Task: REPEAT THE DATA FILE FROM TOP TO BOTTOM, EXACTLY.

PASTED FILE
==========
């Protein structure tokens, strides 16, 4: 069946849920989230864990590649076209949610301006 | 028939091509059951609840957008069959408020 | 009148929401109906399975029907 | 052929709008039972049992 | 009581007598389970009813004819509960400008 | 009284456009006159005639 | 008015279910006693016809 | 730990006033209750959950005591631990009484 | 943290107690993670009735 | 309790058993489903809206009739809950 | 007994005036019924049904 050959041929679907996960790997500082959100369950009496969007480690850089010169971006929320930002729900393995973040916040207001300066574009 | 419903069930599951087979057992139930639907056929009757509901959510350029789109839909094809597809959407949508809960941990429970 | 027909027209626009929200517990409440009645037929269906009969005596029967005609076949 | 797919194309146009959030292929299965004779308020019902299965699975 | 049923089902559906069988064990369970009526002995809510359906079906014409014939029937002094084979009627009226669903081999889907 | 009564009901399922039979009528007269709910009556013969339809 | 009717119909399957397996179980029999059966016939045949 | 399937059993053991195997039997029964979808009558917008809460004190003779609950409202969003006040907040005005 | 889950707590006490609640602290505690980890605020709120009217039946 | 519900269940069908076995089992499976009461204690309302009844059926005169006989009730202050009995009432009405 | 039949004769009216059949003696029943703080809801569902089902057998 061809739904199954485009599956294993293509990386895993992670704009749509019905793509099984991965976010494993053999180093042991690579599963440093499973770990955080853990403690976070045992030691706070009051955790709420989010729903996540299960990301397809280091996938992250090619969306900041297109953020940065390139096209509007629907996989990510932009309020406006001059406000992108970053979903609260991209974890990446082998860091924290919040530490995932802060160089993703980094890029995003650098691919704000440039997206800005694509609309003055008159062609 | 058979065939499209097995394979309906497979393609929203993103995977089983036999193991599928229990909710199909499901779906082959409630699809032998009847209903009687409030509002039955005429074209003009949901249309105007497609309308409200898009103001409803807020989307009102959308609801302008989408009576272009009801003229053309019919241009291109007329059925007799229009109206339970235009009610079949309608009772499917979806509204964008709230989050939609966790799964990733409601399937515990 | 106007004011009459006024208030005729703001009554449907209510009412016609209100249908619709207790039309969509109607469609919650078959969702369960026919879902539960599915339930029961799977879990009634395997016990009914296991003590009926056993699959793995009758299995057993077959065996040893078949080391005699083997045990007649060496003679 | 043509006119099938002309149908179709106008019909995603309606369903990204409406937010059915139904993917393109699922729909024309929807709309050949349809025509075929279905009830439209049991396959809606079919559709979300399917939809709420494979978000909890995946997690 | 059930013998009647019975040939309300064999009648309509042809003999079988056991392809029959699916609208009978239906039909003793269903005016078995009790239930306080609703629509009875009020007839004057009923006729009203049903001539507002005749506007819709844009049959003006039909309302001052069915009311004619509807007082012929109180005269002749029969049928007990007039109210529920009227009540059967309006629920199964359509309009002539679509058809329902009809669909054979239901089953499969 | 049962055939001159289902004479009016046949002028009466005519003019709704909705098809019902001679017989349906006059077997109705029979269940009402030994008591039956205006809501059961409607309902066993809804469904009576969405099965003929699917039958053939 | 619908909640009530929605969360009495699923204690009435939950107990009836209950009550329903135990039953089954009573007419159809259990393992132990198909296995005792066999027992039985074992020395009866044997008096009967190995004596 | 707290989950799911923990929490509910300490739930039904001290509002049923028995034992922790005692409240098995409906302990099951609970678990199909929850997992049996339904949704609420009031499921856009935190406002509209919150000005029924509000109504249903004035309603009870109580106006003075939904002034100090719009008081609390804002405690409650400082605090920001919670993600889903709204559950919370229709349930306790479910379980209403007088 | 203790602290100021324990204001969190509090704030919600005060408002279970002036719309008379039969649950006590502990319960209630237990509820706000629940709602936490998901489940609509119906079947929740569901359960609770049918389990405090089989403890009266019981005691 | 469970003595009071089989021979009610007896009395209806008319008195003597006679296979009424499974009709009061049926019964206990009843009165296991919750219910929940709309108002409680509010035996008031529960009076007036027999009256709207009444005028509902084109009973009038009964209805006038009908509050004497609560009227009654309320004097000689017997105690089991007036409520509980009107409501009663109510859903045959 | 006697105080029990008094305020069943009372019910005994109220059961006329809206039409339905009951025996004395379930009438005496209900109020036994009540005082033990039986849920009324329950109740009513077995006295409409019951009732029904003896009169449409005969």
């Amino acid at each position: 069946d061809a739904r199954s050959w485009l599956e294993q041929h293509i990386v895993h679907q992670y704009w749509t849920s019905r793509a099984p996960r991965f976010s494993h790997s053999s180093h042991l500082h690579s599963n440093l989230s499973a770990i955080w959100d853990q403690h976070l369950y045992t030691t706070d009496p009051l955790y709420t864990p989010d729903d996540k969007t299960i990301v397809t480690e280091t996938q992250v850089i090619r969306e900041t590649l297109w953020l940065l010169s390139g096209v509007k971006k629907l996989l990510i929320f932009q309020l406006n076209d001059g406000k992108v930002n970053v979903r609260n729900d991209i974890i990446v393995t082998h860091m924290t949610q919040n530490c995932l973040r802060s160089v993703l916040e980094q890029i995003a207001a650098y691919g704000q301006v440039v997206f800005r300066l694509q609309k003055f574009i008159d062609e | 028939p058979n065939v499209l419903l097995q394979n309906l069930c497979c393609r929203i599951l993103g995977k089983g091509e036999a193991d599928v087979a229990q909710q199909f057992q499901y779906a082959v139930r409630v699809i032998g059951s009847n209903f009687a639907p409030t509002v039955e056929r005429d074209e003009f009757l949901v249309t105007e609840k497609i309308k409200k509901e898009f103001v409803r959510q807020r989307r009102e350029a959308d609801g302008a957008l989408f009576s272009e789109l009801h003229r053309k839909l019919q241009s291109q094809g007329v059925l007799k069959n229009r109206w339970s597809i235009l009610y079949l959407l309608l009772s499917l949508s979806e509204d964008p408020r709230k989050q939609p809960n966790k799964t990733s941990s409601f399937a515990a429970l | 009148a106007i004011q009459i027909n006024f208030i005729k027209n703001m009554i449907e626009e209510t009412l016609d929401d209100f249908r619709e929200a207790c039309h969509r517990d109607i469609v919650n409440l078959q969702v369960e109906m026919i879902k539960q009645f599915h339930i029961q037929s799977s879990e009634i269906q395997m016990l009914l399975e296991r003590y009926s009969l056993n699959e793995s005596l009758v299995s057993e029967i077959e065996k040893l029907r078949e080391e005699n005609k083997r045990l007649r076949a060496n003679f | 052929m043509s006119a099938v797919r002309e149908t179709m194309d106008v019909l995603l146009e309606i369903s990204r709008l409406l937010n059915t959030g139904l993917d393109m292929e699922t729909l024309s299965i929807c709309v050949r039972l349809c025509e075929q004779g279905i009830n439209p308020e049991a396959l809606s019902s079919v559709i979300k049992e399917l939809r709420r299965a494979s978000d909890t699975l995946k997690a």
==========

């Protein structure tokens, strides 16, 4: 069946849920989230864990590649076209949610301006 | 028939091509059951609840957008069959408020 | 009148929401109906399975029907 | 052929709008039972049992 | 009581007598389970009813004819509960400008 | 009284456009006159005639 | 008015279910006693016809 | 730990006033209750959950005591631990009484 | 943290107690993670009735 | 309790058993489903809206009739809950 | 007994005036019924049904 050959041929679907996960790997500082959100369950009496969007480690850089010169971006929320930002729900393995973040916040207001300066574009 | 419903069930599951087979057992139930639907056929009757509901959510350029789109839909094809597809959407949508809960941990429970 | 027909027209626009929200517990409440009645037929269906009969005596029967005609076949 | 797919194309146009959030292929299965004779308020019902299965699975 | 049923089902559906069988064990369970009526002995809510359906079906014409014939029937002094084979009627009226669903081999889907 | 009564009901399922039979009528007269709910009556013969339809 | 009717119909399957397996179980029999059966016939045949 | 399937059993053991195997039997029964979808009558917008809460004190003779609950409202969003006040907040005005 | 889950707590006490609640602290505690980890605020709120009217039946 | 519900269940069908076995089992499976009461204690309302009844059926005169006989009730202050009995009432009405 | 039949004769009216059949003696029943703080809801569902089902057998 061809739904199954485009599956294993293509990386895993992670704009749509019905793509099984991965976010494993053999180093042991690579599963440093499973770990955080853990403690976070045992030691706070009051955790709420989010729903996540299960990301397809280091996938992250090619969306900041297109953020940065390139096209509007629907996989990510932009309020406006001059406000992108970053979903609260991209974890990446082998860091924290919040530490995932802060160089993703980094890029995003650098691919704000440039997206800005694509609309003055008159062609 | 058979065939499209097995394979309906497979393609929203993103995977089983036999193991599928229990909710199909499901779906082959409630699809032998009847209903009687409030509002039955005429074209003009949901249309105007497609309308409200898009103001409803807020989307009102959308609801302008989408009576272009009801003229053309019919241009291109007329059925007799229009109206339970235009009610079949309608009772499917979806509204964008709230989050939609966790799964990733409601399937515990 | 106007004011009459006024208030005729703001009554449907209510009412016609209100249908619709207790039309969509109607469609919650078959969702369960026919879902539960599915339930029961799977879990009634395997016990009914296991003590009926056993699959793995009758299995057993077959065996040893078949080391005699083997045990007649060496003679 | 043509006119099938002309149908179709106008019909995603309606369903990204409406937010059915139904993917393109699922729909024309929807709309050949349809025509075929279905009830439209049991396959809606079919559709979300399917939809709420494979978000909890995946997690 | 059930013998009647019975040939309300064999009648309509042809003999079988056991392809029959699916609208009978239906039909003793269903005016078995009790239930306080609703629509009875009020007839004057009923006729009203049903001539507002005749506007819709844009049959003006039909309302001052069915009311004619509807007082012929109180005269002749029969049928007990007039109210529920009227009540059967309006629920199964359509309009002539679509058809329902009809669909054979239901089953499969 | 049962055939001159289902004479009016046949002028009466005519003019709704909705098809019902001679017989349906006059077997109705029979269940009402030994008591039956205006809501059961409607309902066993809804469904009576969405099965003929699917039958053939 | 619908909640009530929605969360009495699923204690009435939950107990009836209950009550329903135990039953089954009573007419159809259990393992132990198909296995005792066999027992039985074992020395009866044997008096009967190995004596 | 707290989950799911923990929490509910300490739930039904001290509002049923028995034992922790005692409240098995409906302990099951609970678990199909929850997992049996339904949704609420009031499921856009935190406002509209919150000005029924509000109504249903004035309603009870109580106006003075939904002034100090719009008081609390804002405690409650400082605090920001919670993600889903709204559950919370229709349930306790479910379980209403007088 | 203790602290100021324990204001969190509090704030919600005060408002279970002036719309008379039969649950006590502990319960209630237990509820706000629940709602936490998901489940609509119906079947929740569901359960609770049918389990405090089989403890009266019981005691 | 469970003595009071089989021979009610007896009395209806008319008195003597006679296979009424499974009709009061049926019964206990009843009165296991919750219910929940709309108002409680509010035996008031529960009076007036027999009256709207009444005028509902084109009973009038009964209805006038009908509050004497609560009227009654309320004097000689017997105690089991007036409520509980009107409501009663109510859903045959 | 006697105080029990008094305020069943009372019910005994109220059961006329809206039409339905009951025996004395379930009438005496209900109020036994009540005082033990039986849920009324329950109740009513077995006295409409019951009732029904003896009169449409005969």
């Amino acid at each position: 069946d061809a739904r199954s050959w485009l599956e294993q041929h293509i990386v895993h679907q992670y704009w749509t849920s019905r793509a099984p996960r991965f976010s494993h790997s053999s180093h042991l500082h690579s599963n440093l989230s499973a770990i955080w959100d853990q403690h976070l369950y045992t030691t706070d009496p009051l955790y709420t864990p989010d729903d996540k969007t299960i990301v397809t480690e280091t996938q992250v850089i090619r969306e900041t590649l297109w953020l940065l010169s390139g096209v509007k971006k629907l996989l990510i929320f932009q309020l406006n076209d001059g406000k992108v930002n970053v979903r609260n729900d991209i974890i990446v393995t082998h860091m924290t949610q919040n530490c995932l973040r802060s160089v993703l916040e980094q890029i995003a207001a650098y691919g704000q301006v440039v997206f800005r300066l694509q609309k003055f574009i008159d062609e | 028939p058979n065939v499209l419903l097995q394979n309906l069930c497979c393609r929203i599951l993103g995977k089983g091509e036999a193991d599928v087979a229990q909710q199909f057992q499901y779906a082959v139930r409630v699809i032998g059951s009847n209903f009687a639907p409030t509002v039955e056929r005429d074209e003009f009757l949901v249309t105007e609840k497609i309308k409200k509901e898009f103001v409803r959510q807020r989307r009102e350029a959308d609801g302008a957008l989408f009576s272009e789109l009801h003229r053309k839909l019919q241009s291109q094809g007329v059925l007799k069959n229009r109206w339970s597809i235009l009610y079949l959407l309608l009772s499917l949508s979806e509204d964008p408020r709230k989050q939609p809960n966790k799964t990733s941990s409601f399937a515990a429970l | 009148a106007i004011q009459i027909n006024f208030i005729k027209n703001m009554i449907e626009e209510t009412l016609d929401d209100f249908r619709e929200a207790c039309h969509r517990d109607i469609v919650n409440l078959q969702v369960e109906m026919i879902k539960q009645f599915h339930i029961q037929s799977s879990e009634i269906q395997m016990l009914l399975e296991r003590y009926s009969l056993n699959e793995s005596l009758v299995s057993e029967i077959e065996k040893l029907r078949e080391e005699n005609k083997r045990l007649r076949a060496n003679f | 052929m043509s006119a099938v797919r002309e149908t179709m194309d106008v019909l995603l146009e309606i369903s990204r709008l409406l937010n059915t959030g139904l993917d393109m292929e699922t729909l024309s299965i929807c709309v050949r039972l349809c025509e075929q004779g279905i009830n439209p308020e049991a396959l809606s019902s079919v559709i979300k049992e399917l939809r709420r299965a494979s978000d909890t699975l995946k997690a």